“But one who prophesies speaks to men for edification and exhortation and consolation.”
Obviously our sermons must be Christ-centered, Bible-based and must glorify God. But the Apostle Paul gives us insight in this single verse into 3 critical components of a well-balanced sermon. It is very easy to slight one of these areas — given the bent of our spiritual gift and personality type. But for a consistent, healthy diet believers are best nourished and matured when they receive a balance of all 3 of these elements.
1. Edification — for the building up (as opposed to the destruction or tearing down — 2 Cor. 10:8; 13:10) of the saints. This involves consistent, systematic teaching and instruction of a doctrinal nature. We are not just to hammer away on our soapboxes but are to teach the whole counsel of God. This is one of the primary purposes Paul cites for the role of gifted leaders in the church:
Ephesians 4:12 “for the equipping of the saints for the work of service, to the building up of the body of Christ“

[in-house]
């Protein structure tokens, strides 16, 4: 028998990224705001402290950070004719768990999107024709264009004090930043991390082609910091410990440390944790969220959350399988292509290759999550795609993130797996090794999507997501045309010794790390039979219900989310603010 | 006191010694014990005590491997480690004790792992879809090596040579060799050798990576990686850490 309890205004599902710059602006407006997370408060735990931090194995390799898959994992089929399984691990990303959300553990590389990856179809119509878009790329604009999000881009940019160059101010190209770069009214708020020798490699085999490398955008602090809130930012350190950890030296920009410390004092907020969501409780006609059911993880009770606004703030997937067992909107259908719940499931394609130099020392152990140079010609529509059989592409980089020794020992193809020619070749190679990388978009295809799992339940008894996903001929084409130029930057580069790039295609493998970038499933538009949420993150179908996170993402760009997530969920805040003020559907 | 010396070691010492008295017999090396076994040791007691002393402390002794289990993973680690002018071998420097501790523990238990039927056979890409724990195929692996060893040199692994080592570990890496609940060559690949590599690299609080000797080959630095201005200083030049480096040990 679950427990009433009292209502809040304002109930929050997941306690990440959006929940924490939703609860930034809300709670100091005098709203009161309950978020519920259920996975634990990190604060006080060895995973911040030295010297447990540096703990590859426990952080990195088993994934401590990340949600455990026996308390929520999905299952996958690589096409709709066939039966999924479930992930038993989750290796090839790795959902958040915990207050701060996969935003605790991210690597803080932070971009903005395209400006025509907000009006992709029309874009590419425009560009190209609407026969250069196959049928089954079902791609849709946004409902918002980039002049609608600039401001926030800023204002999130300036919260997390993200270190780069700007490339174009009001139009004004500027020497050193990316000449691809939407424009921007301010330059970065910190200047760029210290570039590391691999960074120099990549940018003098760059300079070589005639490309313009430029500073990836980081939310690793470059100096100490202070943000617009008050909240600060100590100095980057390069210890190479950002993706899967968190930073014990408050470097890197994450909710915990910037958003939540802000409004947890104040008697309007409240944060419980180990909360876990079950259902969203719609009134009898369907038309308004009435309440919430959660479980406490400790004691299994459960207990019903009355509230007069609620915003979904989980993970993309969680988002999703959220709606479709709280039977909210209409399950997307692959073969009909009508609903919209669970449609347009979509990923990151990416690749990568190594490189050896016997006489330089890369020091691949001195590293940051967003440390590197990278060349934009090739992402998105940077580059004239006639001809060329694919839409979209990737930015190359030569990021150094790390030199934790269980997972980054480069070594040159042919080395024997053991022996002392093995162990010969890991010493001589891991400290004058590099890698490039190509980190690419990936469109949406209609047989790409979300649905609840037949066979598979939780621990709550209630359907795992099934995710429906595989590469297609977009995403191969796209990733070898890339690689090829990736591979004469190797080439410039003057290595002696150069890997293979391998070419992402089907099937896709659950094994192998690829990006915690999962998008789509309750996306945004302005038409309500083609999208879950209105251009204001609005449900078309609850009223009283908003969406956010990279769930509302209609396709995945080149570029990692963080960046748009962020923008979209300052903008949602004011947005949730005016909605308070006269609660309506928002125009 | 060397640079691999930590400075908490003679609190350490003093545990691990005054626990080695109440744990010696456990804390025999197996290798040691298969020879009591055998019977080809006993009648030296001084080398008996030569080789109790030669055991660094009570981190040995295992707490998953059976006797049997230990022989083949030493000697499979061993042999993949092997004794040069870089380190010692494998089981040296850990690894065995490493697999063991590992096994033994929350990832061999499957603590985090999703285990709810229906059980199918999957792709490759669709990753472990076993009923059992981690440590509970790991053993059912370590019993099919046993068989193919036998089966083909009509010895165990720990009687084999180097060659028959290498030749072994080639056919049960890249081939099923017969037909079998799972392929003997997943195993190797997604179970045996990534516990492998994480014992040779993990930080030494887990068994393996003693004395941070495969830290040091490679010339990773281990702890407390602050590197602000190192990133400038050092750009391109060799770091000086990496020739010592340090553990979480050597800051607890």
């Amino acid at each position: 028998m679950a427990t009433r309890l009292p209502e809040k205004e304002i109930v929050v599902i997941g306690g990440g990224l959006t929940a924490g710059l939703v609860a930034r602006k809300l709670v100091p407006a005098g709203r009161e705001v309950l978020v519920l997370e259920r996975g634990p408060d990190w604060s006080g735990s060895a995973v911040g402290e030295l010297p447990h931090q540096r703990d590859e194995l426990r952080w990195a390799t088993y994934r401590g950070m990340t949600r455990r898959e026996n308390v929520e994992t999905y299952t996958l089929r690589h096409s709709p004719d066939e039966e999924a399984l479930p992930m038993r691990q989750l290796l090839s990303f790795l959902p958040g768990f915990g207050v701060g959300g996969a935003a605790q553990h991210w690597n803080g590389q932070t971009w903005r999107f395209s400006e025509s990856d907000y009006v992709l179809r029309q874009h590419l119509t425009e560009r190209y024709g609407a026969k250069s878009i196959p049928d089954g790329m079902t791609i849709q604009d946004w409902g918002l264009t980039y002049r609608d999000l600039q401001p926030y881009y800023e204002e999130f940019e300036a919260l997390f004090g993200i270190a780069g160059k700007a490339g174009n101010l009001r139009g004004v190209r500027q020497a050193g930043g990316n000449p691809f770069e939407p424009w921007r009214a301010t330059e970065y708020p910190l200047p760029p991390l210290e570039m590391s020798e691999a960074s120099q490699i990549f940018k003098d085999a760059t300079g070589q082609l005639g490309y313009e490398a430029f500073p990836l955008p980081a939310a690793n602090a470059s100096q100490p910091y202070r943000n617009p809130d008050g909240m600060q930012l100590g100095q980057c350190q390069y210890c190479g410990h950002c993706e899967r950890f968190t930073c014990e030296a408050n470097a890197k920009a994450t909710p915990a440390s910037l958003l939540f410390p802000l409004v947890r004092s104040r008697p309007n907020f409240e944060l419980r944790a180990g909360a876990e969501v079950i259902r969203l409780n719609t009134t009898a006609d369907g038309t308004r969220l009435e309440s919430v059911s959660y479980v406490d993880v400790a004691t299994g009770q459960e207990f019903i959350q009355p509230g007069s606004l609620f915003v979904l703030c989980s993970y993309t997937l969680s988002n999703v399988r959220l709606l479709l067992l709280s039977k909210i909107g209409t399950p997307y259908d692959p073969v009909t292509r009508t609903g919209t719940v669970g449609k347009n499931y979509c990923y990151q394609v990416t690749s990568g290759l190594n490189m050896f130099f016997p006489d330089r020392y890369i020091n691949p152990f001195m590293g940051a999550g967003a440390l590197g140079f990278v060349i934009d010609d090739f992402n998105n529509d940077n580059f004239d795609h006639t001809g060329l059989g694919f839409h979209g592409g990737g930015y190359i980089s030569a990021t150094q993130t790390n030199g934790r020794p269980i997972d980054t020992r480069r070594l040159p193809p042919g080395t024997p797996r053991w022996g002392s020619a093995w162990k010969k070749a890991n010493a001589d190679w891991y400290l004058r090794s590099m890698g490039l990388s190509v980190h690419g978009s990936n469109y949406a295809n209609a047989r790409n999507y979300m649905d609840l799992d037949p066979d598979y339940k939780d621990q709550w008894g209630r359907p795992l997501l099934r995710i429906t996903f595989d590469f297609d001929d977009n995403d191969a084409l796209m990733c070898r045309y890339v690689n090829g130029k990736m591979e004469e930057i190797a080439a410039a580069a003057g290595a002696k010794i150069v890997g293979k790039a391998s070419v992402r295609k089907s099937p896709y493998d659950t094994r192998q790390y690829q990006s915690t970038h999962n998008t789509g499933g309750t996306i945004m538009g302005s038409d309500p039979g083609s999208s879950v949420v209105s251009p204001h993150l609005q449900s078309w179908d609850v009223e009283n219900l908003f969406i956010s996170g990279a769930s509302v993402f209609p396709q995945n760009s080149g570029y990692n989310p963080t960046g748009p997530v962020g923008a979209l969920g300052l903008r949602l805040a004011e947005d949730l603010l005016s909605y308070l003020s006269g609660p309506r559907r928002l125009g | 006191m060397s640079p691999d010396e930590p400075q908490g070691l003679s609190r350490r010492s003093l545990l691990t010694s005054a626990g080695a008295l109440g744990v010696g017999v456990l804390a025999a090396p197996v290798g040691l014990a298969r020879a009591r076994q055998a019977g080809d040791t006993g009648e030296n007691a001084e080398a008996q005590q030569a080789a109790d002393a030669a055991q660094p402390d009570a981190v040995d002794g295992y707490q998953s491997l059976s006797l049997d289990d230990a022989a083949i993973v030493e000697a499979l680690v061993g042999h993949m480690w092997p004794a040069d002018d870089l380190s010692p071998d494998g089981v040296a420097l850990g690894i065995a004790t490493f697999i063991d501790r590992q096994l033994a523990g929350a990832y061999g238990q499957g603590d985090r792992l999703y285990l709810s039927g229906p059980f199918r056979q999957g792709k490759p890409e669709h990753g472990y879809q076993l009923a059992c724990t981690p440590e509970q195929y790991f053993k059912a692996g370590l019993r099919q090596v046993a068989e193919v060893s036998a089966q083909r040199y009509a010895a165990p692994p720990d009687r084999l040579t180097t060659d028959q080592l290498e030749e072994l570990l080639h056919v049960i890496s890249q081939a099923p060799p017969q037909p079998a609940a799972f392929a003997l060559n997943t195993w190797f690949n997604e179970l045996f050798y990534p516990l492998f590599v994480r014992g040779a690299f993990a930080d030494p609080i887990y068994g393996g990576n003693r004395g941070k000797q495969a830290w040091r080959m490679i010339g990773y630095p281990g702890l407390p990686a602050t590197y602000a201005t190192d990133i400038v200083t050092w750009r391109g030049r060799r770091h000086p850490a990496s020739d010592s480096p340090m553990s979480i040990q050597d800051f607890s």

2. Exhortation — emboldening for facing or carrying out a responsibility or task; using the Scriptures to provide strength and comfort so that believers can follow thru on their Christian responsibilities — this may involve conviction of where we need to change our conduct; this may spur us to courage in trusting God for what lies ahead
Hebrews 6:18 “in order that by two unchangeable things, in which it is impossible for God to lie, we may have strong encouragement, we who have fled for refuge in laying hold of the hope set before us.”
3. Consolation — as speaking to rouse up hope about what has happened comfort, encouragement; in distinction from encouragement which aims to arouse the will to action —
Only NT usage — we live in hope — closely tied to the Heb. 6:18 passage above; we must live in light of eternity — not weighed down by our present circumstances
As preachers, let us examine our messages to make sure that we are covering all three of these bases.